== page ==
Learning is the same whether it’s a dog, a whale or a human. If force-based training worked, you’d see trainers doing alpha rolls to orcas to make them submit. If you want to elicit a particular behavior, you let the dog know (reward) that’s the behavior you want. I never once heard any praise for Eva, only shouting and leash jerks.

When I left Eva’s house, I felt a sense of failure. I can’t control other people, yet it still was a hard lesson. The next time Eva bites someone, it may be her death sentence. And it’s not Eva’s fault, it’s her owners’ fault. They have been shown and given alternative, positive methods and they still chose traditional, force-based training. I wish I could say this was a nice old couple who are just in over their heads. But I can’t. Anyone who prefers to use aversive training for their dog isn’t nice.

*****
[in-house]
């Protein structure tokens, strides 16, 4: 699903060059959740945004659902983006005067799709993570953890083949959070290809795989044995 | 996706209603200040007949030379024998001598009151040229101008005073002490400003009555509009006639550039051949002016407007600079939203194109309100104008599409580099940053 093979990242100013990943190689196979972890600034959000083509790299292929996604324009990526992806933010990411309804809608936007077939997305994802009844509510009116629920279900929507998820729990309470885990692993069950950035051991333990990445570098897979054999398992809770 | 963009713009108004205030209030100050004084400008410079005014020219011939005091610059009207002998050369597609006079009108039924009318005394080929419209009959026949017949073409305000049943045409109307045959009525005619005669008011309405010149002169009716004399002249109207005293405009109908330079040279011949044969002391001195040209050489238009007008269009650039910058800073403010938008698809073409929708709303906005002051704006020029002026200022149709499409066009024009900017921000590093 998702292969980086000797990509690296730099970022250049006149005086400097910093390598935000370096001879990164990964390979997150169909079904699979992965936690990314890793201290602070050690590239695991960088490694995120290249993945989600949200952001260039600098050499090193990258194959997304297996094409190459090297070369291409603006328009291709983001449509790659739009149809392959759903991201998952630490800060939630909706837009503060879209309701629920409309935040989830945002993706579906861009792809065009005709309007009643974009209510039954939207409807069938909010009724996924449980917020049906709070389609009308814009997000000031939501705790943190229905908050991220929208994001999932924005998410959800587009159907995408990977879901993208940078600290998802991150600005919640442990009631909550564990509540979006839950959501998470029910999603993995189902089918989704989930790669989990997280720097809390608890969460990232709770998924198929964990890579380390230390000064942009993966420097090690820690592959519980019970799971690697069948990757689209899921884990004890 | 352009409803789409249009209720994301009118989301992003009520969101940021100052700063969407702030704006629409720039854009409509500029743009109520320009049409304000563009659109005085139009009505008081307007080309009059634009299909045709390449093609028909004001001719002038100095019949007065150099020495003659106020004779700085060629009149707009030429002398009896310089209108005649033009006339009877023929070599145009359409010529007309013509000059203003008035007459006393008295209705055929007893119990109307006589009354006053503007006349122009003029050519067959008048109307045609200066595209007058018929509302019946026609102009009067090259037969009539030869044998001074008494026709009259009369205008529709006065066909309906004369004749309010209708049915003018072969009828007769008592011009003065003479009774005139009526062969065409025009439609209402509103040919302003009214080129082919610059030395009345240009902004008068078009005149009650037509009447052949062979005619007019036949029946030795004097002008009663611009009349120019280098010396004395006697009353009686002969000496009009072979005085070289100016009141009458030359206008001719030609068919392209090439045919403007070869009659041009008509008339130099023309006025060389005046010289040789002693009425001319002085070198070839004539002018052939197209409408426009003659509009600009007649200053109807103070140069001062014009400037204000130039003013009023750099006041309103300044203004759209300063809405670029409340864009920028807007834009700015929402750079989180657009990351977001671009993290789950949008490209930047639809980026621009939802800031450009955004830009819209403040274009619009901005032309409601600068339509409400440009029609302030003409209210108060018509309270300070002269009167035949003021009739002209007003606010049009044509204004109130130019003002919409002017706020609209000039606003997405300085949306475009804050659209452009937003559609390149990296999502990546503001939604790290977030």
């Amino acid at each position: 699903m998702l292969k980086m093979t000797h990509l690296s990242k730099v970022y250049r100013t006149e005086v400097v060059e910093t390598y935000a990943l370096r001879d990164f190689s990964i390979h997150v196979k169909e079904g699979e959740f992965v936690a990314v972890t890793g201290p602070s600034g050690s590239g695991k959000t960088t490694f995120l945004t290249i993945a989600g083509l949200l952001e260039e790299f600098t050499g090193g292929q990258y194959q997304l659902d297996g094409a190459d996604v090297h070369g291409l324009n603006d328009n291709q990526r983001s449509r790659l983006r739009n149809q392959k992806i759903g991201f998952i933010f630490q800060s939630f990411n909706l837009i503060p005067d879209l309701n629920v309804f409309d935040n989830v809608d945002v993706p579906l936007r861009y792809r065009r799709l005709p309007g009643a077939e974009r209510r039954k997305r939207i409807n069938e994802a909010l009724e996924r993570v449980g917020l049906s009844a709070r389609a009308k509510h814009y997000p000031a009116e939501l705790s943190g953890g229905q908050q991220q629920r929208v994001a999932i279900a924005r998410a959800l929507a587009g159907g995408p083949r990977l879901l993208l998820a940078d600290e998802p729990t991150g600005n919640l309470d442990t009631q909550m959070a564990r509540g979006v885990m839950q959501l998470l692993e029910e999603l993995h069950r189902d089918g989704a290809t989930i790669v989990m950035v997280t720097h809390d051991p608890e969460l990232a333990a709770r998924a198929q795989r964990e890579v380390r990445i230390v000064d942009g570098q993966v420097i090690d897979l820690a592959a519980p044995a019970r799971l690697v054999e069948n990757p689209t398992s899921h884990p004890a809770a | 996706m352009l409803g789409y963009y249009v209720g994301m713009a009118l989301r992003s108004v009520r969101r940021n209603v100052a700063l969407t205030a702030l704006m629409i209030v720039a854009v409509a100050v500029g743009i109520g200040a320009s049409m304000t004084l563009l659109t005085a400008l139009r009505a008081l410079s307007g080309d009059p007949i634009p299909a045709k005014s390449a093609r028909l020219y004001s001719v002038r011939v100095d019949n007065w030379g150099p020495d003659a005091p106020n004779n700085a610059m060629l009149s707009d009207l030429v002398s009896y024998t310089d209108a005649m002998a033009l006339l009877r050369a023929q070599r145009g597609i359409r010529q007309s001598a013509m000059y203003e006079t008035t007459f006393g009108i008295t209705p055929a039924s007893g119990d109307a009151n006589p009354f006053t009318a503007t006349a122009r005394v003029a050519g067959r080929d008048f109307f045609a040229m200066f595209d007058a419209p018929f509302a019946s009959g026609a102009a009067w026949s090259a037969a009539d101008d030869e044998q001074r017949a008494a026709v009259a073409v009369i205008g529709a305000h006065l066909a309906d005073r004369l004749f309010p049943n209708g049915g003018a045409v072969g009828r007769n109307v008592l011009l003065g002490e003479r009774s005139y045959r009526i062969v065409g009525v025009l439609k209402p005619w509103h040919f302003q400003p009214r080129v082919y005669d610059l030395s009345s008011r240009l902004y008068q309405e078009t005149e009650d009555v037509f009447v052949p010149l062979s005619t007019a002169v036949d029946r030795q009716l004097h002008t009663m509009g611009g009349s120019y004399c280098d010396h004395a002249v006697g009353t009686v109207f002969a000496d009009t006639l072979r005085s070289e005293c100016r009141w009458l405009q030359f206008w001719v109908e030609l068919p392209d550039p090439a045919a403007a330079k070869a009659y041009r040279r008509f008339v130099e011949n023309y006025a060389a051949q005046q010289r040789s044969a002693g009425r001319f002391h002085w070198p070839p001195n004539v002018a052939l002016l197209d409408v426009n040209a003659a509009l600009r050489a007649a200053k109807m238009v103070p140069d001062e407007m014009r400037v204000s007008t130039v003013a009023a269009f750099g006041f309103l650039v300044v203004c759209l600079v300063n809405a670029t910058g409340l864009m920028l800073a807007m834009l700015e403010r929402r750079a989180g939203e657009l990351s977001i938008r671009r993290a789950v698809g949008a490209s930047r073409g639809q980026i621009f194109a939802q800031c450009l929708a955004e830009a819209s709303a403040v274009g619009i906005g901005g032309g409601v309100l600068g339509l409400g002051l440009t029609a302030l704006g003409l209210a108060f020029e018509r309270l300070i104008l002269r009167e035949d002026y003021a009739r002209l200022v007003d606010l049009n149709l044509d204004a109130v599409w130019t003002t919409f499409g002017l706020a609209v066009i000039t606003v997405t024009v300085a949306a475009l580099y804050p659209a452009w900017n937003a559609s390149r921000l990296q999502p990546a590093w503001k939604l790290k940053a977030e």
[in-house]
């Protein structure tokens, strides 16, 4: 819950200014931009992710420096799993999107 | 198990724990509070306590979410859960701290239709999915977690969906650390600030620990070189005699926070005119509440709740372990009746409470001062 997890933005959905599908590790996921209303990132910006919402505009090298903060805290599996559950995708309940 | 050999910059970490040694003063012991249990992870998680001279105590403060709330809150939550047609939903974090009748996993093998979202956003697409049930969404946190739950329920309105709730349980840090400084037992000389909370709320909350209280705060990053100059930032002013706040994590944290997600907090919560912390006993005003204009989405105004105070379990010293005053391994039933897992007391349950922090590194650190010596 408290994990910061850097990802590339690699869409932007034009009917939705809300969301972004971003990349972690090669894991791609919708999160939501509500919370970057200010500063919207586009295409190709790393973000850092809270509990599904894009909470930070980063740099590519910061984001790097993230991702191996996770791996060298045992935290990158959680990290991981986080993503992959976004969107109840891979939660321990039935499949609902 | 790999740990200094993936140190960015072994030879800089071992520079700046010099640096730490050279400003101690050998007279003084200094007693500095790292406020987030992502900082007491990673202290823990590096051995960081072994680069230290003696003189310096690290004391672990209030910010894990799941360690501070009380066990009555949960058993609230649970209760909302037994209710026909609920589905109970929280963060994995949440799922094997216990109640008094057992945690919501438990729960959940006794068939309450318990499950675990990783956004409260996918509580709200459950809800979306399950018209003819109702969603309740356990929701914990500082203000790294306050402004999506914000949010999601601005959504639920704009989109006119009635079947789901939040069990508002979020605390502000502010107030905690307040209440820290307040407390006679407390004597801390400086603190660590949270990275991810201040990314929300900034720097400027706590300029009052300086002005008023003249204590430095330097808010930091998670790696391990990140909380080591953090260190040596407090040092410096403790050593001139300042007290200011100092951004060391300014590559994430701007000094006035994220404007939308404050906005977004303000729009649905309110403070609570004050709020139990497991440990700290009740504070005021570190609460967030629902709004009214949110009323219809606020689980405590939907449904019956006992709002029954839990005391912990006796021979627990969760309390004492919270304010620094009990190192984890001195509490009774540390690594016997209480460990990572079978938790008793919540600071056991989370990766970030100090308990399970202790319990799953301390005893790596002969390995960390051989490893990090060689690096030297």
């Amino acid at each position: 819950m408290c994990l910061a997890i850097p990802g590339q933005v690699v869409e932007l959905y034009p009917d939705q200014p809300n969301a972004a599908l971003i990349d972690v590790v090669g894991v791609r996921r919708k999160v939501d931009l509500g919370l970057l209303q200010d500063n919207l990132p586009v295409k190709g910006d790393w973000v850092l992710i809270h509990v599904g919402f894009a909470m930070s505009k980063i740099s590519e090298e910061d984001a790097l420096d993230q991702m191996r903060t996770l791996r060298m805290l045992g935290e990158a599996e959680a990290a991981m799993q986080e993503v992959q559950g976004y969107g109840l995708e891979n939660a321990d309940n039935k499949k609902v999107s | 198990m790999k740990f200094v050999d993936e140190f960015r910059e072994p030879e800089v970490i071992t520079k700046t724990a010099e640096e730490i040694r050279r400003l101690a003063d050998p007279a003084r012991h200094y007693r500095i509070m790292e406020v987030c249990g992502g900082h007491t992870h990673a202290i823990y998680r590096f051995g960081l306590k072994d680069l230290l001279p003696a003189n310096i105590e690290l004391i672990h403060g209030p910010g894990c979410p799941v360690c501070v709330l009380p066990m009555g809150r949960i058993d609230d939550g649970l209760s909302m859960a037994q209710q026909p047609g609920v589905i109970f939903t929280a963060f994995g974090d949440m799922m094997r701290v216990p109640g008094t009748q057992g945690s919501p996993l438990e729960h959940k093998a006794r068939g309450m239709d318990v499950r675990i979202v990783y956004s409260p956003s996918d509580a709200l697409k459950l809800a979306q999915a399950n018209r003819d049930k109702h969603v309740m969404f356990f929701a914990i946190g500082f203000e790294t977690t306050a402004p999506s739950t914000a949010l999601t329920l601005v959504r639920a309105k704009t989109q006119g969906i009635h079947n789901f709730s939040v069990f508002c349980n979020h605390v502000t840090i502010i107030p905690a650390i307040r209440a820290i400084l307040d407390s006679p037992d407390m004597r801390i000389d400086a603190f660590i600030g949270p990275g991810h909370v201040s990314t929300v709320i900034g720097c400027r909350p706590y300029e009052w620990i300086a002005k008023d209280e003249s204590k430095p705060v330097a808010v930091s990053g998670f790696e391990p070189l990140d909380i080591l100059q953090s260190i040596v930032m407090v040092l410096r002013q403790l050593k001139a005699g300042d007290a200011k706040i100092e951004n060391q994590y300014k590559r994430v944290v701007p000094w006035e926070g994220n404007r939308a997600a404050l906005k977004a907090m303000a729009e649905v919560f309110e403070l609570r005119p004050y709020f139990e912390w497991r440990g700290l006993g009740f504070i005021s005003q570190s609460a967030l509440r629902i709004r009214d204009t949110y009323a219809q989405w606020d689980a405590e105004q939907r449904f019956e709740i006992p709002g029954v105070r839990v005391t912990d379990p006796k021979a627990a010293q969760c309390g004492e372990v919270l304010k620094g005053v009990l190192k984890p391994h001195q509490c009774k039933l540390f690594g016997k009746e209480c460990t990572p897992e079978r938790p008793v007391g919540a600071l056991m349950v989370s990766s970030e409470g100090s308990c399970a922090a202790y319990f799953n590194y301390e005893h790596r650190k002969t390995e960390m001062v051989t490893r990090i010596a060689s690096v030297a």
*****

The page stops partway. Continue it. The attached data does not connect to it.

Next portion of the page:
Tuesday, September 13, 2011

Stay CALM!!!!

Sometimes our dogs embarrass us with their actions and we think the best way to respond is to yell at our dog because 1) it’s a very natural reaction us and 2) people around us will see that we’re handling the situation. For instance, your dog is barking his fool head off while you’re on your walk because he sees another dog across the street. You start shouting at him so he’ll calm down. Now you both look like fools barking.

If you’re barking (yes, to your dog, shouting is barking) and stressed, then your dog will be even more tense because he’s reacting to your elevated response. He doesn’t know why you’re yelling, just that you’re yelling. Set the example for him.